We could add dozens of verses to this list. The God of the Bible is an utterly exclusive God. He has no competitors. He is the living and true God and there is no one like him in the universe. He will not share his glory with any created being. He alone deserves our worship and our praise. And when his Son declares, “No one comes to the Father except through me,” he means it.
The issue is not our emotions or our preferences. The issue is truth. Sincerity in religious matters is never enough. We do not need to doubt the sincerity of those who follow Islam or Hinduism. We admire them for their dedication to what they believe. But sincerity only matters when it is applied to the proper object. You can be sincerely wrong and you will still be wrong. You can sincerely drink rat poison and you will be sincerely dead. Believing the wrong thing doesn’t make it right. All truth is narrow. Years ago we all learned that 2 + 2 = 4. It doesn’t equal 5 or 3, no matter how sincere you are.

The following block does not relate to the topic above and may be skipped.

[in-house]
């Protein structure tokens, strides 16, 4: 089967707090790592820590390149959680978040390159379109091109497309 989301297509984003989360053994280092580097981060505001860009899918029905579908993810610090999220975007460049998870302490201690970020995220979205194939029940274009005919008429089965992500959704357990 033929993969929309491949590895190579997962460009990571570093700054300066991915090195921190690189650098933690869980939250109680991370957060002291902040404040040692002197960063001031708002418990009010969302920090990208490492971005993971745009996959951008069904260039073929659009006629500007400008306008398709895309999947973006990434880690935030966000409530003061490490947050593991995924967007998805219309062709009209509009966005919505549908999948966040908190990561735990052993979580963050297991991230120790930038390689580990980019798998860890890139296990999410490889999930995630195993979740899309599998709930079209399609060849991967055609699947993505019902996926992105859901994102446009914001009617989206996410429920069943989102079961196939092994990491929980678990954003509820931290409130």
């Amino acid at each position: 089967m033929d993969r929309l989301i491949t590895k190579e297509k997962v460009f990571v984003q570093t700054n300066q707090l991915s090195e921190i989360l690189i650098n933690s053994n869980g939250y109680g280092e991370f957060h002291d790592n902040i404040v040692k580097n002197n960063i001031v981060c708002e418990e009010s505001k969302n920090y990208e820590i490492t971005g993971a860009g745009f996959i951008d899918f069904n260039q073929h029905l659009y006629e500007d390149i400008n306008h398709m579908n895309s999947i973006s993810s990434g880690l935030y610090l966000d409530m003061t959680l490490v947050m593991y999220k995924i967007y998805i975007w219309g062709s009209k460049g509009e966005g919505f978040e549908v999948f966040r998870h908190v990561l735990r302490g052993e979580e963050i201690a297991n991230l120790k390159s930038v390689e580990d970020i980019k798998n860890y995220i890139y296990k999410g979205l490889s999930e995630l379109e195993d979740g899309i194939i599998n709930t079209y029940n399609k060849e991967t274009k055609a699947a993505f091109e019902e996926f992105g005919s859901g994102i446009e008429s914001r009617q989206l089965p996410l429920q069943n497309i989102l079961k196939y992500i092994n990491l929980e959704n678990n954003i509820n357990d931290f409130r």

II. How Do We Communicate This to Others?
The problem is not with what we believe or what the Bible teaches. Christians have always believed that Jesus is the only way to heaven. We haven’t always expressed it with equal forcefulness, but the teaching itself is not new. As our world grows smaller and we rub shoulders with people from different religious backgrounds, how do we explain what we believe in a way that they can understand? The most fundamental answer is, don’t be afraid. Too often fear makes us defensive about our faith.
Don’t be afraid of someone who doesn’t share your point of view.
Don’t be afraid of your Muslim co-worker or your Hindu neighbor.
Don’t be afraid to strike up a conversation with a student who has no religion whatsoever.
Too many Christians fit the stereotype of being all mouth and no ears. We talk but we don’t listen. Or we listen just to have an excuse to talk some more. It’s not a sin to let someone else explain how they view the world. It’s not a sin to listen to someone explain their own religious practices. In fact, it’s simple human kindness to show some interest in the backgrounds of other people. How will you ever befriend someone if you don’t get to know them first?